Wilson Pickett

1965, Wilson Pickett made his UK live debut at the Scotch of St. James Club in London.

1966, John Lennon met Yoko Ono for the first time when he visited her art exhibition “Unfinished Paintings and Objects” at the Indica Gallery in London.

1967, the first issue of Rolling Stone Magazine was published in San Francisco. It featured a photo of John Lennon on the cover, dressed in army fatigues while acting in his recent film, How I Won the War, and the first issue had a free roach clip to hold a marijuana joint. The name of the magazine was compiled from three significant sources, a Muddy Waters song, the first rock ’n’ roll record by Bob Dylan and band name The Rolling Stones.

1967, Roger McGuinn kicks out David Crosby from the Byrds. Gene Clark replaces him. Crosby would later go on to form Crosby, Stills & Nash.

1968, The Doors appeared at Kiel Auditorium in St. Louis, Missouri.

1968, Melody Maker’s Chris Welch reports on the recording of The Who’s new rock opera, titled Deaf Dumb and Blind Boy.  Producer Kit Lambert says it will be ready for Christmas release. The Who play at the Adelphi Cinema in Slough.

1968, Led Zeppelin played their first ever London show when they appeared at The Roundhouse, Chalk Farm on the same bill as John Lee Hooker, Deviants, John James and Tyres. Zeppelin singer Robert Plant married his girlfriend Maureen in London on this day and held the reception at the gig.

1969, The Rolling Stones appear at the Coliseum, Oakland, California.

1969, Simon and Garfunkel record what would become their signature song,” Bridge Over Troubled Water,” with future member of Bread, Larry Knechtel on piano. Garfunkel wanted Simon to sing the song, but Paul insisted that Art’s voice was better suited for it. It was a decision that Paul would later say he regretted. The song won five awards at the 13th Annual Grammy Awards in 1971, including Grammy Award for Record of the Year and Song of the Year.

1969, A planned show by The Who at Chicago’s Kinetic Playground on the is cancelled after the venue burns down.

1971, King Crimson performed at Fountains Church, Grand Rapids, Michigan.

1972, Roxy Music played at Hardrock Club, Manchester, England.

1973, Neil Young headlined at City Hall, Newcastle, England.

1973, The Grateful Dead played the first of three nights at the Winterland Arena, San Francisco, California.

1974, Bachman Turner Overdrive went to number one on the singles chart with “You Ain’t Seen Nothin’ Yet,” the group’s only chart topper.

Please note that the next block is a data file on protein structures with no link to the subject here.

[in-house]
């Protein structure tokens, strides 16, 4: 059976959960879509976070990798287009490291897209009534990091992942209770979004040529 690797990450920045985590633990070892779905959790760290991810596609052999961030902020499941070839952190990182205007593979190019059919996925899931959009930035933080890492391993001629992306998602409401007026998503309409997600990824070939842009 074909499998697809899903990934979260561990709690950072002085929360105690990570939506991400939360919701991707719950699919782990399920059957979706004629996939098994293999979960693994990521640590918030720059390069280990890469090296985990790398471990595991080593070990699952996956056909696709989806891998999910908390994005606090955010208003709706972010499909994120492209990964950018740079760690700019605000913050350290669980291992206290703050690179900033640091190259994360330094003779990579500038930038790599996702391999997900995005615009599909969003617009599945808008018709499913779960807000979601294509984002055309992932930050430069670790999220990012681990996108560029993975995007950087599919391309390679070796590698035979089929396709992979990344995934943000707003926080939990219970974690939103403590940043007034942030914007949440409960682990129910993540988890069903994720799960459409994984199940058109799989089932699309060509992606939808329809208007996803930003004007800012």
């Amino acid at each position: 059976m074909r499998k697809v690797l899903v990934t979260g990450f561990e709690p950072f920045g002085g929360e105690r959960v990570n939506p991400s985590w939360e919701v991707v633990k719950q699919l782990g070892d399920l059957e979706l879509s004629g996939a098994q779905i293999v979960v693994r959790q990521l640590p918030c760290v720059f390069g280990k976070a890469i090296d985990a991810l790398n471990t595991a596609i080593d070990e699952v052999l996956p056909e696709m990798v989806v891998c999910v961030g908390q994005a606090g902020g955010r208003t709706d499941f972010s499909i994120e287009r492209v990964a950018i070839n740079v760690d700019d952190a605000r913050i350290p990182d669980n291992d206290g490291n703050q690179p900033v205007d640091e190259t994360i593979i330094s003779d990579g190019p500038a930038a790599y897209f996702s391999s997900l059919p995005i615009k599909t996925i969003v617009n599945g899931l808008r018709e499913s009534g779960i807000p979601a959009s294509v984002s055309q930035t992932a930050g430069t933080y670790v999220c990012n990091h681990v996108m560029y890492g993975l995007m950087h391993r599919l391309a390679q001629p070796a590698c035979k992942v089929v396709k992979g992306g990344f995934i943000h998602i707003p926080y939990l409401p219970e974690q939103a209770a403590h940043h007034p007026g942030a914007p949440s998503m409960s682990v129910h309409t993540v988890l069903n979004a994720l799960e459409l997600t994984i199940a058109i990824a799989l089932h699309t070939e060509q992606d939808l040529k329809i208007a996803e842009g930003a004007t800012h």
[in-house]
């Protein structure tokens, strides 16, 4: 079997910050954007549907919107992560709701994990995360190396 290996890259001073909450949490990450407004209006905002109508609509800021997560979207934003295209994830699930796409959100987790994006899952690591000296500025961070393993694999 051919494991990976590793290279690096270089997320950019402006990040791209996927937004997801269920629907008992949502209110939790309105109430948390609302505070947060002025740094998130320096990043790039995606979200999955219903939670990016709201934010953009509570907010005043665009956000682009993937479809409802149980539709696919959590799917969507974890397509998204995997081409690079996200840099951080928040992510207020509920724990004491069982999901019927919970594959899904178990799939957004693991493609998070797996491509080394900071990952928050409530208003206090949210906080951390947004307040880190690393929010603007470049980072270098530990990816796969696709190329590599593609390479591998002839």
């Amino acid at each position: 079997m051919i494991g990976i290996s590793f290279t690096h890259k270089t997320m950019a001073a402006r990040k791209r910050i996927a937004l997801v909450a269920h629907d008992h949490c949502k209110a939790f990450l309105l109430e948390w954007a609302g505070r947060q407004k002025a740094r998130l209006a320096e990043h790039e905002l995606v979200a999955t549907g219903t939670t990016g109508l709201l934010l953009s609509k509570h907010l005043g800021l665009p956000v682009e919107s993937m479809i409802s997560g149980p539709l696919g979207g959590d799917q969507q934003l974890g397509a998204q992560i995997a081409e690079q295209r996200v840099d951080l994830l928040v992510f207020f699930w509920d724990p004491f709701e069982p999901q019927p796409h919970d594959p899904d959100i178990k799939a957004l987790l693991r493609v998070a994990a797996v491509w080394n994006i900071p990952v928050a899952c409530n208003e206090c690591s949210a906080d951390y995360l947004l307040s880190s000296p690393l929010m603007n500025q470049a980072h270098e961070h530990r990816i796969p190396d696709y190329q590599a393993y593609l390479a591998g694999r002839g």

1974, Pink Floyd played the second of two nights at the Odeon in Newcastle UponTyne in England.

1974, Carole King had the number one album in the US with Wrap Around Joy.

1975, Rush played at Kiel Auditorium, St. Louis, Missouri.

1976, AC/DC appeared at St. Andrews Hall, Norwich, England.

1977, Kansas performed at the Capital Centre, Landover, Maryland.

1979, Bob Dylan appeared at the Fox Warfield Theatre, San Fransisco.

1980, Outlaws played at the Capital Centre, Landover, Maryland.

1981, The Rolling Stones played at the  Civic Center, Hartford, Connecticut.

1985, Jan Hammer went to number one on the US singles chart with the theme from the television show Miami Vice. It was a number five hit in the UK.

1990, The Internal Revenue Service seized all of US country singer’s Willie Nelson’s bank accounts and real estate holdings in connection with a $16  (£10) million  tax debt.

1991, Prince and the New Power Generation started a two week run at number one on the US singles chart with “Cream,” a top 15 hit in the UK.

1993, The Dave Matthews Band released their first album, Remember Two Things on the Bama Rags label.

1996, Michael Jackson played at the Ericsson Stadium in Auckland, New Zealand, the first of eleven dates in Australia and New Zealand on the HIStory world tour.

1999, Gary Glitter appeared at Bristol Crown Court, England charged with seducing and sexually humiliating a 14 year-old girl. The charges related back to 1980.

2008, Miriam Makeba, the South African singer who reached number 12 on the Billboard chart in 1967 with “Pata Pata,” suffered a fatal heart attack at the age of 76. Among her many notable achievements was becoming the first African woman to win a Grammy, for Best Folk Recording in 1966 with Harry Belafonte for An Evening With Belafonte / Makeba.

Born on November 9: Tom Fogerty (1941); Lee Graziano, American Breed (1943); Phil May, The Pretty Things (1944); Joe Bouchard, bass, Blue Oyster Cult, and Alan Gratzer, REO Speedwagon (1948); Dennis Stratton, guitar, Iron Maiden (1954)

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